And as much as he likes the word “attack,” the Times analysis shows, he often uses it to portray himself as the victim of cable news channels and newspapers that, he says, do not show the size of his crowds.

These patterns of elevating emotional appeals over rational ones is a rhetorical style that historians, psychologists and political scientists placed in the tradition of political figures like Goldwater, George Wallace, Joseph McCarthy, Huey Long and Pat Buchanan, who used fiery language to try to win favor with struggling or scared Americans. Several historians watched Mr. Trump’s speeches last week, at the request of The Times, and observed techniques-- like vilifying groups of people and stoking the insecurities of his audiences-- that they associate with Wallace and McCarthy.

“His entire campaign is run like a demagogue’s-- his language of division, his cult of personality, his manner of categorizing and maligning people with a broad brush,” said Jennifer Mercieca, an expert in American political discourse at Texas A&M University. “If you’re an illegal immigrant, you’re a loser. If you’re captured in war, like John McCain, you’re a loser. If you have a disability, you’re a loser. It’s rhetoric like Wallace’s-- it’s not a kind or generous rhetoric.”

“And then there are the winners, most especially himself, with his repeated references to his wealth and success and intelligence,” said Ms. Mercieca, noting a particular remark of Mr. Trump’s on Monday in Macon, Ga. (“When you’re really smart, when you’re really, really smart like I am-- it’s true, it’s true, it’s always been true, it’s always been true.”)

“Part of his argument is that if you believe in American exceptionalism, you should vote for me,” Ms. Mercieca said.

Historically, demagogues have flourished when they tapped into the grievances of citizens and then identified and maligned outside foes, as McCarthy did with attacking Communists, Wallace with pro-integration northerners and Mr. Buchanan with cultural liberals. These politicians used emotional language-- be it “segregation forever” or accusatory questions over the Community Party-- to persuade Americans to pin their anxieties about national security, jobs, racial diversity and social trends on enemy forces.

A significant difference between Mr. Trump and 20th-century American demagogues is that many of them, especially McCarthy and Wallace, were charmless public speakers. Mr. Trump, by contrast, is an energetic and charismatic speaker who can be entertaining and ingratiating with his audiences. There is a looseness to his language that sounds almost like water-cooler talk or neighborly banter, regardless of what it is about.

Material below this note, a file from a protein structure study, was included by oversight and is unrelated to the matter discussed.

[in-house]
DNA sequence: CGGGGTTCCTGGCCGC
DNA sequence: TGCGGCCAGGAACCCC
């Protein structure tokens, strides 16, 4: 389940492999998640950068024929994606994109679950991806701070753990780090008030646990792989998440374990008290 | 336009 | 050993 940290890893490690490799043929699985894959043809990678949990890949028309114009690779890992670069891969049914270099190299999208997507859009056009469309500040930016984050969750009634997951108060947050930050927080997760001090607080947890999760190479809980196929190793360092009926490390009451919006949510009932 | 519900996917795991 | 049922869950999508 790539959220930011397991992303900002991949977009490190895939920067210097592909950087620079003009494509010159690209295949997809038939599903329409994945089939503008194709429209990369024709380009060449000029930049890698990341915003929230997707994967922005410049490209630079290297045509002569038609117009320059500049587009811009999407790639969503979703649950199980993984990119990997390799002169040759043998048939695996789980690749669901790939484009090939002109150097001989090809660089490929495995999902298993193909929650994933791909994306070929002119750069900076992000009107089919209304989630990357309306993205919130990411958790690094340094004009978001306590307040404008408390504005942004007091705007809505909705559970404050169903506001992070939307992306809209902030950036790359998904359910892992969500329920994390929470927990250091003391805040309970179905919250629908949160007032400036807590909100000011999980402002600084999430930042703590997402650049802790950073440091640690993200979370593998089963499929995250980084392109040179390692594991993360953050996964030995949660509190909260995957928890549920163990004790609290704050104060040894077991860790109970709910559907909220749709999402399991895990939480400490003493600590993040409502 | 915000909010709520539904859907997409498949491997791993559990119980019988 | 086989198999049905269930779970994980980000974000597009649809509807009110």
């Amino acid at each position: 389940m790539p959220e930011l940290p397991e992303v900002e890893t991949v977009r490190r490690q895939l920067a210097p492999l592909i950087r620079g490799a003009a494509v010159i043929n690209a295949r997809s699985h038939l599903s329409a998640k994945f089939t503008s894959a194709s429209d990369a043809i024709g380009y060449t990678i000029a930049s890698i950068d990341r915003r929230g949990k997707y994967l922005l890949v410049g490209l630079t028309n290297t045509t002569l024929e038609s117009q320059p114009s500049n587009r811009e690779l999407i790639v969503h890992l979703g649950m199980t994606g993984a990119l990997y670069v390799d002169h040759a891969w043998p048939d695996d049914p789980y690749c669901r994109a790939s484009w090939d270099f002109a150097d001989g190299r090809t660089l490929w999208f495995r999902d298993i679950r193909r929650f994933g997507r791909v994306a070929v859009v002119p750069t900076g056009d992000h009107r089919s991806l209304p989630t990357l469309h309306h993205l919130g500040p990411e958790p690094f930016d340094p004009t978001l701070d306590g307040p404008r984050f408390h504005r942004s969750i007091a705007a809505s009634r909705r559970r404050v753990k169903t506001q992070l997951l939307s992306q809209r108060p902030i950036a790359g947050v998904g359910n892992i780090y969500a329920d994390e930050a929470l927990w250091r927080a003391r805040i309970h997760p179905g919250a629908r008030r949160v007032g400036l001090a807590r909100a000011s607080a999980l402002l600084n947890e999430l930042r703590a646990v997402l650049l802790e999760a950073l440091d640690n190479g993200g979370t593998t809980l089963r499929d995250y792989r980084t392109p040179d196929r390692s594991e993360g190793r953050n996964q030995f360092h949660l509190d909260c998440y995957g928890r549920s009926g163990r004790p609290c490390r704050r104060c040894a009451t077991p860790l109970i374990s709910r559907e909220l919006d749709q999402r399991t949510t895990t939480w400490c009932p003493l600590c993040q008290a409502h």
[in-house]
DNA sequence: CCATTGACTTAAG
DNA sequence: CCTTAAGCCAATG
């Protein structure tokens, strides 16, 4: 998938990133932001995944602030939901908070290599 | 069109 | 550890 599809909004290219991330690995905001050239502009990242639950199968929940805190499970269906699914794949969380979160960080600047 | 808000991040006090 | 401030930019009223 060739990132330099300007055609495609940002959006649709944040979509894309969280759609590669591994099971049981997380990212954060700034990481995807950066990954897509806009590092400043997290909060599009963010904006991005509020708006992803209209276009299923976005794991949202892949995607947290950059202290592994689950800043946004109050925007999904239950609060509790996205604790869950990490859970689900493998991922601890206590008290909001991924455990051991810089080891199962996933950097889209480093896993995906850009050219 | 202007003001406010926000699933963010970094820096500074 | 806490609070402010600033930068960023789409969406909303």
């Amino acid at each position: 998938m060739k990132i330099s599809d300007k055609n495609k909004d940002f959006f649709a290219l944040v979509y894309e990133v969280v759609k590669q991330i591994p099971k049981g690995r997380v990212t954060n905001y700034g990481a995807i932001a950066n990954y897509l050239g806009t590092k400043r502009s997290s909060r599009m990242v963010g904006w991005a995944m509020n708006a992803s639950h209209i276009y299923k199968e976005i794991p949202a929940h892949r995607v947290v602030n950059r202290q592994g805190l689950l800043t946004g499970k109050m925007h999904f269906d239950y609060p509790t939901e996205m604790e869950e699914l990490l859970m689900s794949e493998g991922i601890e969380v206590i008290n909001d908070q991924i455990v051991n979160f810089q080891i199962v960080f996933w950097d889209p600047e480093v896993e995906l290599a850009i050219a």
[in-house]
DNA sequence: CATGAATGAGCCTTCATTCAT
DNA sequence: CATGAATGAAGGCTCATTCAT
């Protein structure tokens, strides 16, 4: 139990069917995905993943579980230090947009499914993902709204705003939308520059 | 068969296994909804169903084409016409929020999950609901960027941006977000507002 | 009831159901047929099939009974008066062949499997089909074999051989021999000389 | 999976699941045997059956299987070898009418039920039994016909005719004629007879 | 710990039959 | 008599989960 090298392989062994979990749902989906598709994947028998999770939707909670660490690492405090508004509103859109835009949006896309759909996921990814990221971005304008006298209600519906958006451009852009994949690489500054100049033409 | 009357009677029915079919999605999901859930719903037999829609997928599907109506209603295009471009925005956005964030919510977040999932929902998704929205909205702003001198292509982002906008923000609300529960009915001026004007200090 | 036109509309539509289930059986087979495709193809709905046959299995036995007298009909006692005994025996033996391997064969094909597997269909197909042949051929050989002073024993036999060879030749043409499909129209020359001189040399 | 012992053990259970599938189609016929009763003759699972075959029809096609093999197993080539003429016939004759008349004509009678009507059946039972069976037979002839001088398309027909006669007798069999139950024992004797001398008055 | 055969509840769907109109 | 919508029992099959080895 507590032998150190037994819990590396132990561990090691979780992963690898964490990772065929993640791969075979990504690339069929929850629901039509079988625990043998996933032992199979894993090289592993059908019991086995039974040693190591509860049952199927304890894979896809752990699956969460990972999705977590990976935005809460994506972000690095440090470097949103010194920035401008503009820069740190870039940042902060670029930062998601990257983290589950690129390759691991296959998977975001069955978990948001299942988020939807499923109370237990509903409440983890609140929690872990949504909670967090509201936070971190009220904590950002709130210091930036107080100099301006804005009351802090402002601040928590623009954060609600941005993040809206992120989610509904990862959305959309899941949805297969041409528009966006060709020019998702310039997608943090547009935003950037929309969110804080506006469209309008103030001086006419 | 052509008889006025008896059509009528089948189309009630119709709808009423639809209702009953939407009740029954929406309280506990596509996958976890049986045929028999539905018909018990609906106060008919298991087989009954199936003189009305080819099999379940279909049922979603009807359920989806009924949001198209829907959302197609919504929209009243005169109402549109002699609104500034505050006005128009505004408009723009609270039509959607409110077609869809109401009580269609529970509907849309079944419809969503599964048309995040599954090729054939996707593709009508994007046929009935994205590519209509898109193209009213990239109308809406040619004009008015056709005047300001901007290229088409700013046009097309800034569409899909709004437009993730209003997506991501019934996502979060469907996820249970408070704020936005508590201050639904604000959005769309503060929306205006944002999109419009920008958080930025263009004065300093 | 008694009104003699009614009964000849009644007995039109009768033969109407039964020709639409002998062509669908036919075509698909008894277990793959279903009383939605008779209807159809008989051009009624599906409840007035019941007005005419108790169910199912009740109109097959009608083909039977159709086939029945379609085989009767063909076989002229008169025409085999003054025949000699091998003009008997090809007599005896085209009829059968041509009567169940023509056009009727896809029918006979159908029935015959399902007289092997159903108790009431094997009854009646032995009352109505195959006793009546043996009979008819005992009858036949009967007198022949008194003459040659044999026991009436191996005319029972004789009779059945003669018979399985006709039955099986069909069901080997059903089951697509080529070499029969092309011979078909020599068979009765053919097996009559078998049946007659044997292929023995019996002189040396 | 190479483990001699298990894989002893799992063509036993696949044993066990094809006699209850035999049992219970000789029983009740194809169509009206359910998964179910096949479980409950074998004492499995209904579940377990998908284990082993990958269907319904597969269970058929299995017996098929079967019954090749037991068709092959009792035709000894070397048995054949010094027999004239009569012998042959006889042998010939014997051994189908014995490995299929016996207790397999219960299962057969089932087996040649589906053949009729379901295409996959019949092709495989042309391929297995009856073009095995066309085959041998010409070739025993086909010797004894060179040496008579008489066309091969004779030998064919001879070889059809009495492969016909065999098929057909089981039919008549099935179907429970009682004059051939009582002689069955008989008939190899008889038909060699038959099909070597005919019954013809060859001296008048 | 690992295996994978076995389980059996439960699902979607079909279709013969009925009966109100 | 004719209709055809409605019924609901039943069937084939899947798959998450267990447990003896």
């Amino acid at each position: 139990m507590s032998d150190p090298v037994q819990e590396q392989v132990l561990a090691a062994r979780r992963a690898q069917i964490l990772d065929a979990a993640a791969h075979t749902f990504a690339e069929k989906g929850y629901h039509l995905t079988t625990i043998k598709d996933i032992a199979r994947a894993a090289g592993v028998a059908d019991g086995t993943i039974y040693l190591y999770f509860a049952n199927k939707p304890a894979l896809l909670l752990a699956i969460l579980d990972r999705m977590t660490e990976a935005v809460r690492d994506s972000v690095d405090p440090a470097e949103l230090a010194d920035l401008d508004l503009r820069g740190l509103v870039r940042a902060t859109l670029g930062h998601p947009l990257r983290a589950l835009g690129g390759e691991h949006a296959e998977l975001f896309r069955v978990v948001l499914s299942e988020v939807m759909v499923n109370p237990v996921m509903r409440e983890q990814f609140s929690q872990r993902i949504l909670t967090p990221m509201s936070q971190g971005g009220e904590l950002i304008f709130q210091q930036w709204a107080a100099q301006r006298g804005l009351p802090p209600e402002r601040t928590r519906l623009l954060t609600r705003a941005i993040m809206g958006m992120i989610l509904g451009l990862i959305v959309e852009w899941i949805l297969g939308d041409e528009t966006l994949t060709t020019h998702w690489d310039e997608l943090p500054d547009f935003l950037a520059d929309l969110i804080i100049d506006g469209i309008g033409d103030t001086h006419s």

For some historians, this only makes him more effective because demagogy is more palatable when it is leavened with a smile and joke. Highlighting that informality, one of his most frequently used words is “guy”-- which he said 91 times last week and has used to describe President Vladimir V. Putin of Russia, a stranger cheering him on at a rally and a celebrity friend.

“His relaxed, jokey tone makes statements about his resolve to solve every problem because he’s knows what’s right and has the energy to do it more persuasive,” said Mr. Kazin of Georgetown, who described Mr. Trump’s idea for a database of Muslims in the United States as insidious but also said he found Mr. Trump amusing at points.

It is the sort of trust-me-and-only-me rhetoric that, according to historians, demagogues have used to insist that they have unique qualities that can lead the country through turmoil. Mr. Trump often makes that point when he criticizes his Republican rivals, though he also pretends that he is not criticizing them.

“All of ’em are weak, they’re just weak,” Mr. Trump said in New Hampshire on Tuesday of his fellow candidates. “I think they’re weak, generally, you want to know the truth. But I won’t say that, because I don’t want to get myself, I don’t want to have any controversies. So I refuse to say that they’re weak generally, O.K.? Some of them are fine people. But they are weak.”